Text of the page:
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Don't Dismiss Your Divorce Rights

19th February 2010
By Jon Arnold in Divorce
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At the time in which you said, "I do", you probably believed that your marriage would go on forever. The fact is that, roughly 48 percent of marriages in The US finish in divorce. In addition to being the most demoralizing emotional time in your life, your divorce furthermore has legal and financial ramifications. Even though your first thought might be to remain under the covers far away from the fact of the situation, but your best plan of activity is to acquaint yourself with the laws and regulations of your state so you can secure your divorce rights.

Every state makes its own laws concerning the dissolution of marriage, the division of marital property, and the specific divorce rights of each husband or wife. The state law will determine which one retains the family house and vehicles, child custody and support concerns, and also alimony. According to the majority of state laws, each husband or wife is entitled to 50% of the marital assets but particular situations may entitle a partner to a greater division. Taking proactive actions right now can keep you from feeling swindled and cheated afterwards.

Knowing your divorce rights will help you answer questions such as whether or not you are entitled to a percentage of your spouse's retirement benefits or money in his/her work related 401k proceeds. According to how long you have been married, you might be entitled to up to half of the resources in those accounts. Other divisible marital property may consist of stocks, bonds, investment property, and vacation properties like timeshare ownership. The court will additionally determine financial accountability for any financial obligations incurred during the marriage.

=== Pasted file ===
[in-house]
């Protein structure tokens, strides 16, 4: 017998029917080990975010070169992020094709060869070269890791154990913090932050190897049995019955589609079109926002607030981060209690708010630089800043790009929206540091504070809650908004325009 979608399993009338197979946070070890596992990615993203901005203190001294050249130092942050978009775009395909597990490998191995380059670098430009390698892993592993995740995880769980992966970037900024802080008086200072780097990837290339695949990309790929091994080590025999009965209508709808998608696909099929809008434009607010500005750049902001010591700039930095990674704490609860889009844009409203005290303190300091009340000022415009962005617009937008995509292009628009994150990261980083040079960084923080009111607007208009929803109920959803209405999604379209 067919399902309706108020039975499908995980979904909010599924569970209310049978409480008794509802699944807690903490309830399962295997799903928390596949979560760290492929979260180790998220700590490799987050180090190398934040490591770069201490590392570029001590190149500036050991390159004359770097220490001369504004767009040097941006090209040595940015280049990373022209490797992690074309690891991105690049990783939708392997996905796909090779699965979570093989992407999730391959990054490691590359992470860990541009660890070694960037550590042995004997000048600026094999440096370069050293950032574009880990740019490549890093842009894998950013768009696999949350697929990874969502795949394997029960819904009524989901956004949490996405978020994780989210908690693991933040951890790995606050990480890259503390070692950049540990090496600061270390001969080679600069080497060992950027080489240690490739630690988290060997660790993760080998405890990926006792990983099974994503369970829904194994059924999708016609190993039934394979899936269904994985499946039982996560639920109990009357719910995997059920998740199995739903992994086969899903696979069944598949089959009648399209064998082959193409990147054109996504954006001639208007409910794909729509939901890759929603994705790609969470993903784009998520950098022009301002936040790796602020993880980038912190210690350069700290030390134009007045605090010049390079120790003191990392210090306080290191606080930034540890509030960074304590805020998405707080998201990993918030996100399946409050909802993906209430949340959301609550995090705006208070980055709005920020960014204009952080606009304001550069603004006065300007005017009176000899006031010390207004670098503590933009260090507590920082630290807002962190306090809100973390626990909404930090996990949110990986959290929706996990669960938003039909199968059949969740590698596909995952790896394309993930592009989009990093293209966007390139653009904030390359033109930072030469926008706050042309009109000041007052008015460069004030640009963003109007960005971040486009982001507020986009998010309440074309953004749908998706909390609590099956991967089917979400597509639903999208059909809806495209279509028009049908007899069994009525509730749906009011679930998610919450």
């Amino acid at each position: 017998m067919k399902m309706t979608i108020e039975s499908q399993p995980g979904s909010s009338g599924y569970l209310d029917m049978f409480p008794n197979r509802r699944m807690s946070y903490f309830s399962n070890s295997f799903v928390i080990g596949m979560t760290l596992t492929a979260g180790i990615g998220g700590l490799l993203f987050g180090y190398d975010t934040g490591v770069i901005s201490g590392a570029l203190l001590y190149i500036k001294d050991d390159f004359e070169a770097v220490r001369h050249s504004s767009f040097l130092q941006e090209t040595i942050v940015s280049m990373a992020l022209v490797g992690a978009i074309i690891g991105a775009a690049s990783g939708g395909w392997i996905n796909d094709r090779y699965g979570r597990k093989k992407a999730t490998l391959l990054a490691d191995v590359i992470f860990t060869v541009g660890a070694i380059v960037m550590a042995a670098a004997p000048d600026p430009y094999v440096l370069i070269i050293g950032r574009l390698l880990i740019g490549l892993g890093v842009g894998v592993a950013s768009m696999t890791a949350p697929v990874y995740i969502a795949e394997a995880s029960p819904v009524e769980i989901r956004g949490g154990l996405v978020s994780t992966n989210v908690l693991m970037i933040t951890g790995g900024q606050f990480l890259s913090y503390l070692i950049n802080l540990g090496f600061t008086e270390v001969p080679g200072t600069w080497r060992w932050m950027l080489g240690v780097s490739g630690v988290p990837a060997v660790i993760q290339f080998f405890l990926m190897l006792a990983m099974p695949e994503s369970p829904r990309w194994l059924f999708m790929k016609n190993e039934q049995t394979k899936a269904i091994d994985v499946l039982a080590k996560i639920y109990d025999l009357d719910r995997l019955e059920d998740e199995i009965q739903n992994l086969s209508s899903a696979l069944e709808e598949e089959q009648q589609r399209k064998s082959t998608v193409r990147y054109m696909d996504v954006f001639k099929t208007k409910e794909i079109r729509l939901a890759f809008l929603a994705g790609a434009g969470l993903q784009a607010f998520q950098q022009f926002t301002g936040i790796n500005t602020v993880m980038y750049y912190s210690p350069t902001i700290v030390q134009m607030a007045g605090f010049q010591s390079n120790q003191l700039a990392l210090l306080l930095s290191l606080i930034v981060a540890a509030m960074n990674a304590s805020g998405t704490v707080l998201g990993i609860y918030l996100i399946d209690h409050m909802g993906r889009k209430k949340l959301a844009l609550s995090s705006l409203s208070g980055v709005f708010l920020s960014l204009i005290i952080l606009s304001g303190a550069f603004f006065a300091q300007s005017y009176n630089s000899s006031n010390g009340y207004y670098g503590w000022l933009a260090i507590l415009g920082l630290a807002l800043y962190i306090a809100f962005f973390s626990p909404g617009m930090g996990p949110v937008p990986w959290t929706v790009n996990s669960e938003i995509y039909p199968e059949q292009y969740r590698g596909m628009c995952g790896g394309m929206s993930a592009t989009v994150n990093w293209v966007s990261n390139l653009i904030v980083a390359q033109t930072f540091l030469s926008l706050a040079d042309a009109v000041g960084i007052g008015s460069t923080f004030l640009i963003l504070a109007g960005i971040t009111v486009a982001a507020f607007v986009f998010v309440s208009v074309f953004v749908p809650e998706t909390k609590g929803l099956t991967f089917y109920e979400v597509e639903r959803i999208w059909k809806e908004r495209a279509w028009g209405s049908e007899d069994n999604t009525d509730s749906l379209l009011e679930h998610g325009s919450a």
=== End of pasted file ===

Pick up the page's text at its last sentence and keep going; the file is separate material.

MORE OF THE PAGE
One important matter of divorce is which partner will hold on to custody of any minor children born of the marriage. The majority of states demand judges to consider a number of factors when determining which spouse is going to provide the most stable environment for the child/children. When participating a custody order, the court may grant sole custody to one partner and liberal visitation rights to the other partner. The court may also award joint custody to both spouses with one partner assuming physical custody of the children.

In the course of your divorce, you will discover that time is of the essence when it comes to preserving your divorce rights. Keep a calendar of all scheduled court dates and remember to take important documents including school records for your children, a copy of your mortgage paperwork, and your most current copy of your debts.
Again, you have rights in a divorce and those rights are provided by and protected by law, so don't give up your rights and what you are legally entitled to. For more information about your Divorce Rights as well as finding a wealth of information about how to protect yourself during divorce proceedings, please visit our web site at
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